Closely related to this is Sexually Transmitted Illnesses (STI) which includes Gonorrhea, Chlamydia, Syphilis, HIV/AIDS, and Herpes among others. Of course HIV/AIDS has been the focus but this doesn’t take the threat from the other diseases away. These illnesses remain common in not only the Global South but also in the High Income Countries. There has been a decrease in the rate of HIV/AIDS but still across the demographic groups it is high among the youth especially in Africa. With unsafe sex and inadequate information, the youth is a group at risk. This must be addressed especially by CSOs through behavioral change programs tailored for the youth. There are many initiatives out there towards Getting to Zero new HIV infections but their efforts may not be effective if all members don’t come together and allow for conversations on responsible sexual behavior.
With the change in lifestyle and a development in technology, there are emerging issues in health that must also be addressed in the next development agenda. Top in this list is cardiovascular diseases, diabetes and cancers; breast and cervical cancer especially. Another emerging issue is mental health. Mental health has been pushed to the margins of health goals but the global health report indicates this is a serious issue in the community. Of special note is post-natal and peri-natal mental health, cases of depression prior and after child birth are on the rise. Infertility is another issue that need be considered especially with the current technology, every woman who wants a child and is threatened by infertility must have access to the right information and the options that she can consider. Another issue that must be considered is the women’s choice to have or not to have children.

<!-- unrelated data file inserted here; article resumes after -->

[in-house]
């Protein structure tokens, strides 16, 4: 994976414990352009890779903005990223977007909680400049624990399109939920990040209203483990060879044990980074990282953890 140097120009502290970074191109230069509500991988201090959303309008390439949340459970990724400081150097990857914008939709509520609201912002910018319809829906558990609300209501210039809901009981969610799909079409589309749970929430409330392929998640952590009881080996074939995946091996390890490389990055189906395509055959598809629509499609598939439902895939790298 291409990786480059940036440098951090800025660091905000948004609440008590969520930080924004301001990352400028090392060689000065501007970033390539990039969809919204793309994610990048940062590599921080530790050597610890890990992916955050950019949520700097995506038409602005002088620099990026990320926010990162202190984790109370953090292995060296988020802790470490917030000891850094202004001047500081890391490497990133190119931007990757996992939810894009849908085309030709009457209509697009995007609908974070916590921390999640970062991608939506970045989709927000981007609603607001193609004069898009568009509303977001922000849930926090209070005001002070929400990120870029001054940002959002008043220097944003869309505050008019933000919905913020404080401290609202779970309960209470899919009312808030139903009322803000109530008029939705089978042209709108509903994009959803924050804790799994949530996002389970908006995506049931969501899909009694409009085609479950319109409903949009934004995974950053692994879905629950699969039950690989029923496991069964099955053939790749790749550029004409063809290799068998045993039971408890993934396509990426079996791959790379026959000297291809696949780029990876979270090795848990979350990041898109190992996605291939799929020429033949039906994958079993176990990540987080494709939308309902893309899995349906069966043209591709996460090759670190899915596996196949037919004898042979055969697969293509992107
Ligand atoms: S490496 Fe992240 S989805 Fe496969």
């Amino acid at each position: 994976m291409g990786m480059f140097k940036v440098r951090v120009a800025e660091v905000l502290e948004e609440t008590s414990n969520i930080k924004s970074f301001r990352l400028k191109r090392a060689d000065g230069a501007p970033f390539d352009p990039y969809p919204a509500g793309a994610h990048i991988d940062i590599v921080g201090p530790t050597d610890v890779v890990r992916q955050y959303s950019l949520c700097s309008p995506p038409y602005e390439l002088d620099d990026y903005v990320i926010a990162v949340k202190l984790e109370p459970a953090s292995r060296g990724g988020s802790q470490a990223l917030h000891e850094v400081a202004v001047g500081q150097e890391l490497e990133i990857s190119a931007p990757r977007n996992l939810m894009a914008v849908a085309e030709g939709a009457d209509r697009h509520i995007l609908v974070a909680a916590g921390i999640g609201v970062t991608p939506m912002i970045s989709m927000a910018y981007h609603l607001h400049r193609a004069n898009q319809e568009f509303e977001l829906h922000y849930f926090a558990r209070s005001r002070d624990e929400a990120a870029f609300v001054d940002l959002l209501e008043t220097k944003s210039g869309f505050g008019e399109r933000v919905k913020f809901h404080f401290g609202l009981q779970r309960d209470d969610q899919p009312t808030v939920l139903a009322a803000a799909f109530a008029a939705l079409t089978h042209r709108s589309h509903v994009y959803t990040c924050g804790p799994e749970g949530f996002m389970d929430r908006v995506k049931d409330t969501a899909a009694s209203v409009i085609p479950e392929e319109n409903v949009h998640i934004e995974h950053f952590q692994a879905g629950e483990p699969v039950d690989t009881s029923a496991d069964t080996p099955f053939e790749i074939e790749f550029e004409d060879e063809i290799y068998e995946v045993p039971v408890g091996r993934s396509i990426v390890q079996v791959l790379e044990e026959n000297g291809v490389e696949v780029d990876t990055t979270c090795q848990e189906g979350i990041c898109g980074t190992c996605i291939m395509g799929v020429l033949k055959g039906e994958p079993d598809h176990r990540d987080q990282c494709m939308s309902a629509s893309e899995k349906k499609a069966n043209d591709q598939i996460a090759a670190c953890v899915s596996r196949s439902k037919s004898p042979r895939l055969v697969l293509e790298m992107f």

Violence against Women and Girls (VAWG) is also an important issue that should be considered a matter of public health. Cases of VAWG in many forms like sexual violence, FGM, rape, spousal rape continue to persist in society. While the 21st Century is the best time for a woman given the many strides society has made in recognizing women’s rights, many women in different countries across the globe continue to have their rights violated by acts of violence. There can’t be development if some members of the society exist within the society in fear, therefore the need to include VAWG in Health under the SDGs can’t be over-stressed enough.
Finally, health is an indicator of overall development and a healthy populace will mean active people who can steer the world towards development which is what The Post-2015 Development Agenda is about.